LOUISVILLE A show at Frazier History Museum is full of evidence that Kentucky is cool.

“From Mammoth Cave to Muhammad Ali, Kentucky is home to some of the coolest people, places, and things on earth,” Frazier Museum President and CEO Andy Treinen said. “In this exhibit, (titled "Cool Kentucky"), we’re putting a spotlight on both the hidden histories and famous figures of the Commonwealth: folks like Willa Brown Chappell, the first African-American woman to obtain a pilot’s license in the U.S.; and the Hill sisters, who wrote and composed 'Happy Birthday to You.'”

One notable object in "Cool Kentucky" is a re-issue of the 1956 Heisman Trophy awarded to Notre Dame quarterback Paul Hornung, a Louisville native and Flaget High School alum who died Nov. 13. Museum visitors are invited to strike the world-famous “Heisman pose” beside the trophy and post a photo to social media with the hashtag #HeismanAtFrazier. The trophy is on loan to the Frazier from the Green Bay Packers, the team that selected Hornung first in the 1957 NFL Draft. During Hornung’s nine seasons with the Packers, the team would win four NFL championships, including Super Bowl I.

"Cool Kentucky" is designed to bring the state to life in all of its many facets. It inspires thought, provides insight, and brings understanding about who we are, how we came to be, and where we can go. Those who experience it will be motivated to see Kentucky for themselves — taking in the state’s many attractions, sights, sounds, and tastes, from north to south and east to west.

The centerpiece of the exhibit is KentuckyShow!, a high-definition multimedia experience narrated by Kentucky’s own Ashley Judd.

Visitors will encounter a range of artifacts representative of Kentucky.

On display is American Pearl, the motor-less and sail-less boat with which Louisville’s Tori Murden McClure became the first woman and first American to row solo across the Atlantic Ocean in 1999, as well as skis and apparel from her 1989 trek to the geographic South Pole; a four-poster Boyd Bedstead designed by Henry Boyd, an African American woodworker who was born into slavery on a plantation in Kentucky in 1802 and later obtained his freedom; a 2015 Chevrolet Corvette Z06 on loan from the National Corvette Museum in Bowling Green; Kentucky Colonels uniforms and shoes Dan Issel, Artis Gilmore, and Louie Dampier wore; and a tree stump in which pioneer Daniel Boone carved his name.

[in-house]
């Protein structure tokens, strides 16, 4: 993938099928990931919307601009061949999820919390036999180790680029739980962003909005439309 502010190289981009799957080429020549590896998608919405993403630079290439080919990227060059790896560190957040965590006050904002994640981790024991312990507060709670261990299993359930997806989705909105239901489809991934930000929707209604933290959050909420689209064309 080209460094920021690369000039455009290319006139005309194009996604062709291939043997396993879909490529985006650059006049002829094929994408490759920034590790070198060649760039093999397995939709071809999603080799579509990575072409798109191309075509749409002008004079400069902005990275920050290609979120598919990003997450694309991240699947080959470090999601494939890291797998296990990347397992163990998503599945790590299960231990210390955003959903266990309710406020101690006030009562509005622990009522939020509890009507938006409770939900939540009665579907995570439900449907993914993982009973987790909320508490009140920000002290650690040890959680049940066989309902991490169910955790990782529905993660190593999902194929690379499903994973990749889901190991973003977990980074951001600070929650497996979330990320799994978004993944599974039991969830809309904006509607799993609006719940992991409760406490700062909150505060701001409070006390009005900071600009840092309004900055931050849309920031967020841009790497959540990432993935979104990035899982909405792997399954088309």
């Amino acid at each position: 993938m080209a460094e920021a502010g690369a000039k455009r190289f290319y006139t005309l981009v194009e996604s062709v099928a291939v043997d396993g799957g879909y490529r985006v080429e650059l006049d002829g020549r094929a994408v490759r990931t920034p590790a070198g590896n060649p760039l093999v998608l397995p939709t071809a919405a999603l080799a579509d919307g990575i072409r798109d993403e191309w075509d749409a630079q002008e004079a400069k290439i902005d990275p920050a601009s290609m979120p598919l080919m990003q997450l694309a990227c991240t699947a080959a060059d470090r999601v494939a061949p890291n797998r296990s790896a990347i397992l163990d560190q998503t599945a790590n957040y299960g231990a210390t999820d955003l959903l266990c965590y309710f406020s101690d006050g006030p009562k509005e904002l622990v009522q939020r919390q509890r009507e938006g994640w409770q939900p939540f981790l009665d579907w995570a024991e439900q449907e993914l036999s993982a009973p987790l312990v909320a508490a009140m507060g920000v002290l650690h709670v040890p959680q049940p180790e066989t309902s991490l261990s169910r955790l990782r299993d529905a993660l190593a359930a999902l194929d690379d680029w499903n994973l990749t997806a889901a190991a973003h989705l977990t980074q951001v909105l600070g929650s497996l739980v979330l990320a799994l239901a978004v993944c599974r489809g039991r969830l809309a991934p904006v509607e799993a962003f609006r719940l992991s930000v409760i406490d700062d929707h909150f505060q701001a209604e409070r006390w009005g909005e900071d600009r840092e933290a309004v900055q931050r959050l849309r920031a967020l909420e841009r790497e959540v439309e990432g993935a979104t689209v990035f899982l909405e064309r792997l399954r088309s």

Each section of the exhibit is organized around a particular theme. Some of the notable objects visitors will be able to find in specific sections include:

• A pair of overalls actor George Clooney wore in O Brother, Where Art Thou? (2000) and a dress and tiara Miss America pageant winner Heather French Henry wore (“Famous Kentucky”)

• Gypsum specimens from Mammoth Cave, a mastodon tusk and projectile point found in Big Bone Lick State Park, and a large model replica of the Louisville Water Tower (“Natural Kentucky”)

• A U of L football practice jersey worn by quarterback Lamar Jackson, an oar used by Paralympic rower Oksana Masters, and a horseshoe worn by Secretariat (“Competitive Kentucky”)

• A section of the Belle of Louisville’s paddlewheel, a dress Madame Glover designed, and a Givenchy gown 1933’s “Best-Dressed Woman in the World” Mona Bismarck wore (“Historic Kentucky”)

• A cast of 7’8”-tall giant Jim Porter’s hand, a mannequin with a 3D-printed face from Kentucky Science Center, and ventriloquist’s dummies from Vent Haven Museum (“Weird Kentucky”)

• Half dollar coins Isaac Hathaway designed, sheet music for the 1909 folk song “Casey Jones, the Brave Engineer,” and a letter RNA splicing co-discoverer Phillip Sharp wrote (“Great Kentucky”)

• A still from horror film director Tod Browning’s "Dracula" (1931) and posters for John Carpenter’s "Halloween" (1978) and "The Thing" (1982) (“Horrifying Kentucky”)

• An Omega disco ball, a fiddle played by bluegrass musician Kenny Baker, and a box of rapper Jack Harlow’s Whats Poppin Louisville Popcorn (“Musical Kentucky”)

• Fishing reels, Doll Baby dolls, and reproductions of patents issued to Abraham Lincoln for a method of buoying vessels (1849), John Thompson for the Tommy Gun (1922), and Garrett Morgan for the smoke hood (1914) and the three-position traffic signal (1923) (“Inventive Kentucky”)

• A map of headquarters and manufacturing facilities for AirHeads, Dippin Dots, Hot Pockets, JIF peanut butter, Post-it notes, duct tape, charcoal, and other popular products (“Made in Kentucky”)

• Magician Lance Burton’s straitjacket and Mac King’s suit with secret pockets (“Magic Kentucky”)

• An ad for Glier’s Goetta, a matchbook from Kaelin’s Restaurant, “Birthplace of the Cheeseburger;” and a case with Ale-8, Big Red, Derby pie, Modjeskas, and Moonlite burgoo (“Tasty Kentucky”)

• A packet of Aunt Jemima Pancake Flour and a vintage Aunt Jemima ad (“Iconic Kentucky”)

• Penguins from 21c Museum and Heading West by sculptor Ed Hamilton (“Artistic Kentucky”)

• A Snead Iron Works bookcase and a set of 1st ed. Sue Grafton mystery novels (“Literary Kentucky”)

• A First Model 1851 Colt Revolver owned by Owsley Brown Frazier (“Philanthropic Kentucky”)

Visitors also will get to learn the stories of Kentucky’s most fascinating figures, past and present, including astronaut Story Musgrave, ballerina Wendy Whelan, primatologist Dian Fossey, chemist Saint Elmo Brady, gravedigger King Solomon, town founder Free Frank McWhorter, Supreme Court justice Louis Brandeis, outlaw Jesse James, swimmer Mary T. Meagher, ovariotomy survivor Jane Todd Crawford, and the real-life individuals after whom Aunt Jemima, Rosie the Riveter and Colonel Sanders are modeled.

 

The Frazier Museum, at 829 W. Main St. in Louisville, is open from 10 a.m. to 5 p.m. Thursdays through Saturdays and noon to 5 p.m. Sunday. For more information, visit fraziermuseum.org.

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